I immediately reinstated 5mg of Klonopin that day because I could not function, plus I had to get home from my mother's house. I got on a bus to NYC the day after I reinstated. I finally stabilized and started tapering from there, dropping 1mg c/t.. leaving me with 4mg to taper. I tapered slowly from 2007 until 2011.

Withdrawal was an understatement!

 

IMO, I think we heal as we taper because our bodies adjust and break dependency as we lower.

Things come back gradually instead of all at once.

Yes there is depression, derealization, vertigo, and finding your way out of this labyrinth as you taper.. but I could not go cold-turk.

But these things pass, they are temporary.

 

I think tapering does help.. but there is still withdrawal.

Taper! Taper, taper!

As you taper, yes.. we heal.

I can feel my old self come come back as I tapered, BUT yes there is withdrawal.

 

This passes in any event!

 

"The Ashton Manual" by Heather Ashton, 2002

 

“It is impossible to give an exact time for the duration of withdrawal symptoms. It depends on where you start from, how much support you need and receive. How you manage your taper and many other factors. With slow tapering, some long-term users have virtually lost all their symptoms disappear within a few months. Vulnerability to extra stress may last somewhat longer and a severe stress may – temporarily – bring back some symptoms. Whatever your symptoms, it is best not to dwell on them. Symptoms are just symptoms after all and most of them in withdrawal are no signs of illness but signals of recovery. Furthermore, as your mind clears, you can work out more and more effective ways to deal with them so that they become less significant.”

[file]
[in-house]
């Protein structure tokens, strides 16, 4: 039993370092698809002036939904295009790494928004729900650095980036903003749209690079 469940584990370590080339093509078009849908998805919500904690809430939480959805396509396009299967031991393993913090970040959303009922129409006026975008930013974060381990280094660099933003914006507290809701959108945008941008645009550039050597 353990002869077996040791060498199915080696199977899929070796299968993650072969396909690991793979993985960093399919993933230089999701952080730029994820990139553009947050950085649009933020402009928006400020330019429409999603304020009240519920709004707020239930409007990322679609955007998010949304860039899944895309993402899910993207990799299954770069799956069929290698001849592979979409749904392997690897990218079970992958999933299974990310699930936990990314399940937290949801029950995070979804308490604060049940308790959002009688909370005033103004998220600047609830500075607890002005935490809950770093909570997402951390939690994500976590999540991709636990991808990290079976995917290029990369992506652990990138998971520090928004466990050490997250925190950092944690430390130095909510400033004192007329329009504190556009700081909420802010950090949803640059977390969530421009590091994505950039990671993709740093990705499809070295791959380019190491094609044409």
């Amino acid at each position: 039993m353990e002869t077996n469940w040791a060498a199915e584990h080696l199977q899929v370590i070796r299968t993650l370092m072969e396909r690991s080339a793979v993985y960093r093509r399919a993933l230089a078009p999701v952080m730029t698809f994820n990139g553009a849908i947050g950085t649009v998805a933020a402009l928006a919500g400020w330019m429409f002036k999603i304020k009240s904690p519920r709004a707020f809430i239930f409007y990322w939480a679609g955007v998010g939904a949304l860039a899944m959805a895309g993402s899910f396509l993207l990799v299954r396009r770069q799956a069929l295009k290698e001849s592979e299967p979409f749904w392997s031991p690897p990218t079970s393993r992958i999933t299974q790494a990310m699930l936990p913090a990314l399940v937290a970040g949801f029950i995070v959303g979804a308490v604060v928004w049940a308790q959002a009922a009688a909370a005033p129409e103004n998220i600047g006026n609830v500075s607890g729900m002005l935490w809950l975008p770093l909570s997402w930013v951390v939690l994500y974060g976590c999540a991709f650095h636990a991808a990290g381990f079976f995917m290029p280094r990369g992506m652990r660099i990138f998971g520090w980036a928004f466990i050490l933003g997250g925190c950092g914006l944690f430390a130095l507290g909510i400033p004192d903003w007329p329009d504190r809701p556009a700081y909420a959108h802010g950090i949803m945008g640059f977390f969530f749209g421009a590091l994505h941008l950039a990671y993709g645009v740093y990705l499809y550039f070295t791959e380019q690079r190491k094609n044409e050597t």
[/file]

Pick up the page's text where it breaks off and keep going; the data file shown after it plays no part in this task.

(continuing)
What Summer posted is a good reassurance.. though I do believe you can rip a band aide off slow or fast.

 

Billy.

 

PS- Summer, where did you find this in the Ashton Manual?

 

Thanks.

 

 

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Hello Billy,

 

The Ashton quote is from Chapter 3 under the "COURSE OF WITHDRAWAL". The second paragraph.

 

I am happy this information was reassuring to you. It is to me as well.

 

Love,

Summer :smitten:

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  Specifically, do weakened nerve receptors begin to repair themselves or new ones appear at all during the taper?  Are my symptoms a signal that my body is healing?  It doesn't seem too thrilled to be letting go of this drug.

 

Thanks! 

 

Hi brooklyn1280,

 

Everything I have read suggests that healing begins as we taper. 

 

When I reached 0.5 mg down from 2 mg I was no longer sedated from morning to 3PM.  This was in itself, joyful!  My depression seemed to vanish.

 

In my experience, tapering continues to be a very bittersweet experience.  On one hand, I have terrifying moments, frustrating bouts of insomnia, and on the other hand, I am so much more alive than I have been in a very long time.